Paul M. Romer, mostly known for his seminal contribution to endogenous growth theory and defender of special zones (´Charter Cities´), will be the next chief economist of the World Bank. His nomination last Monday was greeted with overwhelming enthusiasm. For example, Danny Quah (LSE and Lee Kuan Yew School), who himself had importantly contributed to convergence theory, posted on Facebook:
„For World Bank Chief Economist, Paul Romer - brilliant deep thinker, fully engaged with humanity's largest challenges. The International Financial Architecture makes an inspired choice.”
Willem H. Buiter (who´s much more than Citi´s chief economist) commented on Danny´s post: „A really great choice! There may be hope for the World Bank after all… .”
Still on Facebook (yes, we´re ageing), Guy Pfeffermann (formerly chief economist at IFC), countered my scepticism with a remark to which all can subscribe: „Oh, I don't know, Helmut. I very much like the emphasis on ideas and their diffusion as a growth factor.”
With Romer, the World Bank can strengthen her profile as knowledge bank. That should help to differentiate the multilateral fauna. It was Paul Romer who enriched growth theory by endogenising ideas and know how, rather than treat human capital as an exogenous residual. From his pioneering work it would follow that open economies grow faster in the longer run if they foster institutions and a social model that help create and disseminate know how. From there to Romer´s idea of “Charter Cities”, new cities in poor countries, is a quick link.
The developmental role of “Charter Cities” is derived from the experiences of the former British crown colony Hong Kong and the Chinese special economic zone Shenzhen. Europe knows what Romer discovered and re-packaged already from the Middle Ages: Stadtluft macht frei.
I regret that the World Bank reverses the newly-established tradition to select her chief economist from an emerging country. With the former and the current chief economists, the World Bank brought the Chinese and Indian development economists Justin Yifu Lin and Kaushik Basu to DC. To my knowledge, Professor Lin was the first chief economist at the bank who did not come from a North American university. Especially the nomination of Lin had reflected Shifting Wealth, the recalibration of the world toward the East; not just economic or political, but also paradigmatic.I venture the hypothesis that the choice of a US economist can be explained by multilateral fragmentation, compatible with Hirschman´s exit-voice dichotomy. The US could not prevent establishment of the AIIB, China´s successful attempt to exit the US-led multilateral banking system. Whatever the official rhetoric, the choice of Romer will perhaps help restore the old world of paradigmatic US dominance in development banking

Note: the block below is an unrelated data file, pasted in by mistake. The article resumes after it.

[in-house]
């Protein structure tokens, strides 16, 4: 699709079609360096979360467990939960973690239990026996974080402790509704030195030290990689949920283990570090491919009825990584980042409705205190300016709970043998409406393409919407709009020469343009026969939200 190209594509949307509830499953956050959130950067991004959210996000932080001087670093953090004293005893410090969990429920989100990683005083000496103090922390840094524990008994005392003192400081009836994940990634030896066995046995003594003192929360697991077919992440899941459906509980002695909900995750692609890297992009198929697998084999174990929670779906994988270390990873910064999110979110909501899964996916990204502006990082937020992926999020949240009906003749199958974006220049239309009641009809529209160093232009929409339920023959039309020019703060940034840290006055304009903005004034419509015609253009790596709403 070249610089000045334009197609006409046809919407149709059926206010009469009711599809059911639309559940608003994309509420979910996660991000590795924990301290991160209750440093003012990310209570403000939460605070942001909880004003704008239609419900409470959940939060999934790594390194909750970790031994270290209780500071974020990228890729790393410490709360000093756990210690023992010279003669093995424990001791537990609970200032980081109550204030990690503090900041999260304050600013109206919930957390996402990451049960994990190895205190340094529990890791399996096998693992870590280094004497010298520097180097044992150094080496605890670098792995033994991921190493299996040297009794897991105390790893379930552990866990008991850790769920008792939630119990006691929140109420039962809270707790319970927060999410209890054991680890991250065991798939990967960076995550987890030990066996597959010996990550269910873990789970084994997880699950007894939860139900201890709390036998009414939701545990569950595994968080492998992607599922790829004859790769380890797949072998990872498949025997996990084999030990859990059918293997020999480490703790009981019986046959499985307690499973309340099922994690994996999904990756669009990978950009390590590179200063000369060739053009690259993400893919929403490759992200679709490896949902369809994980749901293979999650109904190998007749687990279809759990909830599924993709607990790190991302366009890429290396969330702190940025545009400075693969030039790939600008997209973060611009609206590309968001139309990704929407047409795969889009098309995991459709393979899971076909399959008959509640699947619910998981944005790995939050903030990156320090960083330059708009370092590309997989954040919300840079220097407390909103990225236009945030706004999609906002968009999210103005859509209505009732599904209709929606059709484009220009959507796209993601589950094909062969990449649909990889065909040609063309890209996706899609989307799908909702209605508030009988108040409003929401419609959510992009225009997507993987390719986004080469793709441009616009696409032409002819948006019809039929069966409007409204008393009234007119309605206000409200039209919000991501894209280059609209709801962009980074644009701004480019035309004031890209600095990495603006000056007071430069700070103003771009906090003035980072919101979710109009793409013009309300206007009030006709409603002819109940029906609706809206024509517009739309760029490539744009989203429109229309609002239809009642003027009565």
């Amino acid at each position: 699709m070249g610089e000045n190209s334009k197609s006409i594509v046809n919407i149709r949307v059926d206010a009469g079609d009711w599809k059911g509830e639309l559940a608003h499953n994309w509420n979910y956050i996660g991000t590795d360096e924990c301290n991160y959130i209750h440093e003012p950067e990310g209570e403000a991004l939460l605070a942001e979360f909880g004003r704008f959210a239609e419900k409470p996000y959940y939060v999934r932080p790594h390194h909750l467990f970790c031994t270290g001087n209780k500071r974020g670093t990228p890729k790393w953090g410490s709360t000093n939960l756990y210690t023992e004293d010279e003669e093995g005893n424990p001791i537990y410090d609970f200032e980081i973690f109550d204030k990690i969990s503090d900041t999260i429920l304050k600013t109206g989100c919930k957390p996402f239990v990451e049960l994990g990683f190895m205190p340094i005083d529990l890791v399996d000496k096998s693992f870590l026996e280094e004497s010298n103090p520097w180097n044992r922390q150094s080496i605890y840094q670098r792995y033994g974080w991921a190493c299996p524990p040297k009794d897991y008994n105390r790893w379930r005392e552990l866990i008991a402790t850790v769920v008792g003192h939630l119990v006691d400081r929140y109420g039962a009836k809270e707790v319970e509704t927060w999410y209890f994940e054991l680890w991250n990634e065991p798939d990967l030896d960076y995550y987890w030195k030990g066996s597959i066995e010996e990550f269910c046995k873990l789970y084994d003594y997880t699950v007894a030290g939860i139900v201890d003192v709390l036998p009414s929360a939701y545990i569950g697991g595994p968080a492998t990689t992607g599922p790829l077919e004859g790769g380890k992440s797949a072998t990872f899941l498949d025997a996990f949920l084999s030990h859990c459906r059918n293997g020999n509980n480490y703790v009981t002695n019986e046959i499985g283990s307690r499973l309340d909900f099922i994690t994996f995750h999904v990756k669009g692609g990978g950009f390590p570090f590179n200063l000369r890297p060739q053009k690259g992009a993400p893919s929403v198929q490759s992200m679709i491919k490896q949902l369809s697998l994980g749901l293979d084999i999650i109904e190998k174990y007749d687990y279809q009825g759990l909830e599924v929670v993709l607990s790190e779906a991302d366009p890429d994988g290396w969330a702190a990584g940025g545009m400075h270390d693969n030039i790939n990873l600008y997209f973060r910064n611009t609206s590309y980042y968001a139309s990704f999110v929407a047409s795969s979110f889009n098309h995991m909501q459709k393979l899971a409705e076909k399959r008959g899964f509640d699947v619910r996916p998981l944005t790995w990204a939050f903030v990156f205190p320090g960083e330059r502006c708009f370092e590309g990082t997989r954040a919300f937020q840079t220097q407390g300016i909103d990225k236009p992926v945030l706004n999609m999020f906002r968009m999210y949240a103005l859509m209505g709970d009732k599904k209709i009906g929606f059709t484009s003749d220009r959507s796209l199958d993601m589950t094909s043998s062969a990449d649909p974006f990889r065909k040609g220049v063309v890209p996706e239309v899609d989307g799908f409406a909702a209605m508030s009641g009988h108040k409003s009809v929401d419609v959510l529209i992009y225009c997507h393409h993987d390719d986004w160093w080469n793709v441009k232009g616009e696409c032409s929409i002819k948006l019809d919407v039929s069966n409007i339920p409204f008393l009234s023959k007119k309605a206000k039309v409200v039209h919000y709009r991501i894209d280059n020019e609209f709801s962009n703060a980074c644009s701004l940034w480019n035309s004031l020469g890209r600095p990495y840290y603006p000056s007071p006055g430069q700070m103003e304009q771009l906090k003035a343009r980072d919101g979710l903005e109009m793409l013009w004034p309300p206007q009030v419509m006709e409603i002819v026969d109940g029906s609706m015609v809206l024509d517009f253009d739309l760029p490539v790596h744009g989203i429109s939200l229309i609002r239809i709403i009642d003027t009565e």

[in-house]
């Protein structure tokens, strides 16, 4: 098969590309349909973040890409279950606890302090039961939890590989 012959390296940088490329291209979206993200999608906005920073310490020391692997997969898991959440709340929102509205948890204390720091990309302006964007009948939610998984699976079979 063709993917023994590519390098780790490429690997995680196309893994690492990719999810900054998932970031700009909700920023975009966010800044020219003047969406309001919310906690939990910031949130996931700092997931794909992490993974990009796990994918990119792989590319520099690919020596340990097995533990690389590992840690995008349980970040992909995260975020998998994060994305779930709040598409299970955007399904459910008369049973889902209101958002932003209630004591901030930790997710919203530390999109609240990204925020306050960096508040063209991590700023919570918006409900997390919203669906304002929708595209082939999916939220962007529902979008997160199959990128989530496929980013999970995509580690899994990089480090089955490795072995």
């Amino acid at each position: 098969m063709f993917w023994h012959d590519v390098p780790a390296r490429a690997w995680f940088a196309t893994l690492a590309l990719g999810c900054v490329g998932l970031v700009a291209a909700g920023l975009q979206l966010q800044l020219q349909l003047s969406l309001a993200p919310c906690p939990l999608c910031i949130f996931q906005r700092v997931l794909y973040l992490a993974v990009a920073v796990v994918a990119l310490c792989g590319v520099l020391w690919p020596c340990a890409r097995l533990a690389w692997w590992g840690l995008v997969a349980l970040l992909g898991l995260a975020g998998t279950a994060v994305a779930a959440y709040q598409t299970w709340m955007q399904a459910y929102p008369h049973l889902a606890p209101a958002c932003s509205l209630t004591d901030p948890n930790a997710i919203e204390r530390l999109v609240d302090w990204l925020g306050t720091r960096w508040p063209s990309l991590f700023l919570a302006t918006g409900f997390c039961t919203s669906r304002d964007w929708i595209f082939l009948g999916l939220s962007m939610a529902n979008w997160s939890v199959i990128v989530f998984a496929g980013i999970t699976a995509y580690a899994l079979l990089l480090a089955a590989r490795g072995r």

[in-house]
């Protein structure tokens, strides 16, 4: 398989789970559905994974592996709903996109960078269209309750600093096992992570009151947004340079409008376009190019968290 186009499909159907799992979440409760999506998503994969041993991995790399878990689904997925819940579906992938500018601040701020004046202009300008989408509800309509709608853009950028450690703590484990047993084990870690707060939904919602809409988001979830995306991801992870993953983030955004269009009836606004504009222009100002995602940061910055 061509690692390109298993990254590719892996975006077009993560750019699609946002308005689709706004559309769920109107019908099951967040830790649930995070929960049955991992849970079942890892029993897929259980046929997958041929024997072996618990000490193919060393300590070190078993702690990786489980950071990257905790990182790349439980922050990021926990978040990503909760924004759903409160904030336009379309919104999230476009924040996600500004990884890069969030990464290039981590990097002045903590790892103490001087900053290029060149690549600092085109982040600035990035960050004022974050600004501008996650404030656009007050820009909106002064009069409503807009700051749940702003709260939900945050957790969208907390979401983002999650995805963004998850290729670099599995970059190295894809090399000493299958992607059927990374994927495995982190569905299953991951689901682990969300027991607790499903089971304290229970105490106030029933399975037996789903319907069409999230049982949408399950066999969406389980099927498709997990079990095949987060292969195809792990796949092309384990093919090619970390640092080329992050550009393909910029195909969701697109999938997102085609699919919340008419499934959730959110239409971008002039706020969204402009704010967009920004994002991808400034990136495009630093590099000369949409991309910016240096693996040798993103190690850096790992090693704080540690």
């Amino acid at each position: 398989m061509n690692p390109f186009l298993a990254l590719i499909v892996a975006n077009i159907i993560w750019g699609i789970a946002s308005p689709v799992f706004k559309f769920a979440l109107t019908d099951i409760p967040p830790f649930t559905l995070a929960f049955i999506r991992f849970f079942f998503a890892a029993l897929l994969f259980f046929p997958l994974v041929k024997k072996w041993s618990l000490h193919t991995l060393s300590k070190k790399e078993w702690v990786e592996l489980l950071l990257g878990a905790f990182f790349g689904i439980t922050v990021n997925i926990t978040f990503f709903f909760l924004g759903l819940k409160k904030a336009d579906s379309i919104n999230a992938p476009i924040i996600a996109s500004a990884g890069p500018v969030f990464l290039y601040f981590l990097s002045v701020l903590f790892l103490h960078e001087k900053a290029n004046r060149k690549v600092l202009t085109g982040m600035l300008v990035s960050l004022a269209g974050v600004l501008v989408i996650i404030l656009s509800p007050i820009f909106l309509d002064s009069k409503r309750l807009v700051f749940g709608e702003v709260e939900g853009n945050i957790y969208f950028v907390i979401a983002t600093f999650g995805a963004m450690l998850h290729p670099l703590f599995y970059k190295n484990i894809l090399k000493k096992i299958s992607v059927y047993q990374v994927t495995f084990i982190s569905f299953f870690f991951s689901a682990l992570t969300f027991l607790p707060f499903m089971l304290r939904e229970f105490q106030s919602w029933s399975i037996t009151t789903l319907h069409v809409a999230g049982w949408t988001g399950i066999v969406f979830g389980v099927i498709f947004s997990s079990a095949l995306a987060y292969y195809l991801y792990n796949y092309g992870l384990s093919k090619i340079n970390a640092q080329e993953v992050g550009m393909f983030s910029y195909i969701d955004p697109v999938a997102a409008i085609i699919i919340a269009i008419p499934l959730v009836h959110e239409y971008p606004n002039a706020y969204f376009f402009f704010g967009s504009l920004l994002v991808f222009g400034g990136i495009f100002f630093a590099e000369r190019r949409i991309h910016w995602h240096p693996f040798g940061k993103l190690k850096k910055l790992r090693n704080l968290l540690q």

For a rare criticism, see Norbert Häring, The World Bank on the way back to the Washington Consensus – with Chicago Boy Paul Romer, 19. Juli 2016. Häring equates the poster city Hong Kong with an neocolonial inclination of the future World Bank chief economist.
 For history and English explanation, see https://en.wikipedia.org/wiki/Stadtluft_macht_frei
 François Bourguignon came from the Paris School of Economics but had started his academic career in Ontario, Canada.